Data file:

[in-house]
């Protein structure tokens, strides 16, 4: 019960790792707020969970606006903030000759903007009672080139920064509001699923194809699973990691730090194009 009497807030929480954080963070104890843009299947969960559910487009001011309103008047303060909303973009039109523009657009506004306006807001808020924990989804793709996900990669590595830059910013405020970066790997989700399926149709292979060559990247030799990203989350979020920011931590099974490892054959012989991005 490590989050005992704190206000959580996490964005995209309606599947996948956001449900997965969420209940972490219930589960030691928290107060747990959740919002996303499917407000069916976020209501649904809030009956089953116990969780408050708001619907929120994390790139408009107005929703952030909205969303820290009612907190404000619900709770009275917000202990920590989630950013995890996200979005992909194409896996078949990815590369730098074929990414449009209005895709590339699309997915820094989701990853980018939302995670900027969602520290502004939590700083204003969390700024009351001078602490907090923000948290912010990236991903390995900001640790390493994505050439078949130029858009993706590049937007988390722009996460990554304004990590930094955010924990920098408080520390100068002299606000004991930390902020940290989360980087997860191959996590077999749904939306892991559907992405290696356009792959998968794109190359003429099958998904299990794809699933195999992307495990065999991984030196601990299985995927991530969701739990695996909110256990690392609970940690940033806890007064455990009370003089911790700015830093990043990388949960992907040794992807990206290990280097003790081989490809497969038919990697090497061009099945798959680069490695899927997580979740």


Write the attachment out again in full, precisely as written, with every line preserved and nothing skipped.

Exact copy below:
[in-house]
């Protein structure tokens, strides 16, 4: 019960790792707020969970606006903030000759903007009672080139920064509001699923194809699973990691730090194009 009497807030929480954080963070104890843009299947969960559910487009001011309103008047303060909303973009039109523009657009506004306006807001808020924990989804793709996900990669590595830059910013405020970066790997989700399926149709292979060559990247030799990203989350979020920011931590099974490892054959012989991005 490590989050005992704190206000959580996490964005995209309606599947996948956001449900997965969420209940972490219930589960030691928290107060747990959740919002996303499917407000069916976020209501649904809030009956089953116990969780408050708001619907929120994390790139408009107005929703952030909205969303820290009612907190404000619900709770009275917000202990920590989630950013995890996200979005992909194409896996078949990815590369730098074929990414449009209005895709590339699309997915820094989701990853980018939302995670900027969602520290502004939590700083204003969390700024009351001078602490907090923000948290912010990236991903390995900001640790390493994505050439078949130029858009993706590049937007988390722009996460990554304004990590930094955010924990920098408080520390100068002299606000004991930390902020940290989360980087997860191959996590077999749904939306892991559907992405290696356009792959998968794109190359003429099958998904299990794809699933195999992307495990065999991984030196601990299985995927991530969701739990695996909110256990690392609970940690940033806890007064455990009370003089911790700015830093990043990388949960992907040794992807990206290990280097003790081989490809497969038919990697090497061009099945798959680069490695899927997580979740």